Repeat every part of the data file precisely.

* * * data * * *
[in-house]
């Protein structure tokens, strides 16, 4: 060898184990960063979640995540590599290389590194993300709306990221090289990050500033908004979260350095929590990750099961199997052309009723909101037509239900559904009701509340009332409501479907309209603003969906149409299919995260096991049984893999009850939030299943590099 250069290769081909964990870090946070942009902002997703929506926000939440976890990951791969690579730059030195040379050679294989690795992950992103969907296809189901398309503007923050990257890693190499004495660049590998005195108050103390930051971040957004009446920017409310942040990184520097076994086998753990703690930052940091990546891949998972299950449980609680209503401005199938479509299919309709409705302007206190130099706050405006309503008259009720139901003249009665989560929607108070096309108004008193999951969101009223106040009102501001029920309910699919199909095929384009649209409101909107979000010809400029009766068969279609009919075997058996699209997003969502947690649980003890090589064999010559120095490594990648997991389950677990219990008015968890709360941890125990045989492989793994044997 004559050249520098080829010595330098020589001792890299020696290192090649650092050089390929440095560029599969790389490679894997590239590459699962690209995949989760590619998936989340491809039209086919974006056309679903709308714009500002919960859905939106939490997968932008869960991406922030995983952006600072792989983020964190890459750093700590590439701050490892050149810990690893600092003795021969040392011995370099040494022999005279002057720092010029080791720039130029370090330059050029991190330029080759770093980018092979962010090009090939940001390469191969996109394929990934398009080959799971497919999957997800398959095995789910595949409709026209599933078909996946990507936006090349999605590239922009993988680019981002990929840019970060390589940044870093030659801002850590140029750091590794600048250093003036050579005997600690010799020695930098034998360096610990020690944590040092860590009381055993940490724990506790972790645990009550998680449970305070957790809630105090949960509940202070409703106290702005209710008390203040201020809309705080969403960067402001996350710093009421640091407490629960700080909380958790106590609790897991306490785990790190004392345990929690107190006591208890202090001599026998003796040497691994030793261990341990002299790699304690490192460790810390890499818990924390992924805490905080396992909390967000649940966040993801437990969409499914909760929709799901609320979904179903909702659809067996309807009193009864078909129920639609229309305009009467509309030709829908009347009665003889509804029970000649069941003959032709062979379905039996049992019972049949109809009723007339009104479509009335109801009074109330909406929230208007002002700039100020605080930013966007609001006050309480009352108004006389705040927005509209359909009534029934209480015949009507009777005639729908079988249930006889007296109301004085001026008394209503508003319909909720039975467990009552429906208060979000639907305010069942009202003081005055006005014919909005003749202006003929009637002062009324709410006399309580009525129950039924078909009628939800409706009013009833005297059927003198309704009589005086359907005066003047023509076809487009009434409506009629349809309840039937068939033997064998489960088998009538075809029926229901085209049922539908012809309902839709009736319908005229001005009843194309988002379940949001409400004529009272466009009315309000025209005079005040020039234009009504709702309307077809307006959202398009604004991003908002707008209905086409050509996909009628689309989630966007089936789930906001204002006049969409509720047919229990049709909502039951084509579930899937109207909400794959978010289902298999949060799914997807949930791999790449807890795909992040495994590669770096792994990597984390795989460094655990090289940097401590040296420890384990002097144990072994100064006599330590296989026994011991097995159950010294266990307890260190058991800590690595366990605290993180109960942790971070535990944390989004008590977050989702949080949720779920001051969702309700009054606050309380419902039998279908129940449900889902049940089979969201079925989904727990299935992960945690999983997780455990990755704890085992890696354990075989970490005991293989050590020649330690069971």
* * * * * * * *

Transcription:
[in-house]
């Protein structure tokens, strides 16, 4: 060898184990960063979640995540590599290389590194993300709306990221090289990050500033908004979260350095929590990750099961199997052309009723909101037509239900559904009701509340009332409501479907309209603003969906149409299919995260096991049984893999009850939030299943590099 250069290769081909964990870090946070942009902002997703929506926000939440976890990951791969690579730059030195040379050679294989690795992950992103969907296809189901398309503007923050990257890693190499004495660049590998005195108050103390930051971040957004009446920017409310942040990184520097076994086998753990703690930052940091990546891949998972299950449980609680209503401005199938479509299919309709409705302007206190130099706050405006309503008259009720139901003249009665989560929607108070096309108004008193999951969101009223106040009102501001029920309910699919199909095929384009649209409101909107979000010809400029009766068969279609009919075997058996699209997003969502947690649980003890090589064999010559120095490594990648997991389950677990219990008015968890709360941890125990045989492989793994044997 004559050249520098080829010595330098020589001792890299020696290192090649650092050089390929440095560029599969790389490679894997590239590459699962690209995949989760590619998936989340491809039209086919974006056309679903709308714009500002919960859905939106939490997968932008869960991406922030995983952006600072792989983020964190890459750093700590590439701050490892050149810990690893600092003795021969040392011995370099040494022999005279002057720092010029080791720039130029370090330059050029991190330029080759770093980018092979962010090009090939940001390469191969996109394929990934398009080959799971497919999957997800398959095995789910595949409709026209599933078909996946990507936006090349999605590239922009993988680019981002990929840019970060390589940044870093030659801002850590140029750091590794600048250093003036050579005997600690010799020695930098034998360096610990020690944590040092860590009381055993940490724990506790972790645990009550998680449970305070957790809630105090949960509940202070409703106290702005209710008390203040201020809309705080969403960067402001996350710093009421640091407490629960700080909380958790106590609790897991306490785990790190004392345990929690107190006591208890202090001599026998003796040497691994030793261990341990002299790699304690490192460790810390890499818990924390992924805490905080396992909390967000649940966040993801437990969409499914909760929709799901609320979904179903909702659809067996309807009193009864078909129920639609229309305009009467509309030709829908009347009665003889509804029970000649069941003959032709062979379905039996049992019972049949109809009723007339009104479509009335109801009074109330909406929230208007002002700039100020605080930013966007609001006050309480009352108004006389705040927005509209359909009534029934209480015949009507009777005639729908079988249930006889007296109301004085001026008394209503508003319909909720039975467990009552429906208060979000639907305010069942009202003081005055006005014919909005003749202006003929009637002062009324709410006399309580009525129950039924078909009628939800409706009013009833005297059927003198309704009589005086359907005066003047023509076809487009009434409506009629349809309840039937068939033997064998489960088998009538075809029926229901085209049922539908012809309902839709009736319908005229001005009843194309988002379940949001409400004529009272466009009315309000025209005079005040020039234009009504709702309307077809307006959202398009604004991003908002707008209905086409050509996909009628689309989630966007089936789930906001204002006049969409509720047919229990049709909502039951084509579930899937109207909400794959978010289902298999949060799914997807949930791999790449807890795909992040495994590669770096792994990597984390795989460094655990090289940097401590040296420890384990002097144990072994100064006599330590296989026994011991097995159950010294266990307890260190058991800590690595366990605290993180109960942790971070535990944390989004008590977050989702949080949720779920001051969702309700009054606050309380419902039998279908129940449900889902049940089979969201079925989904727990299935992960945690999983997780455990990755704890085992890696354990075989970490005991293989050590020649330690069971």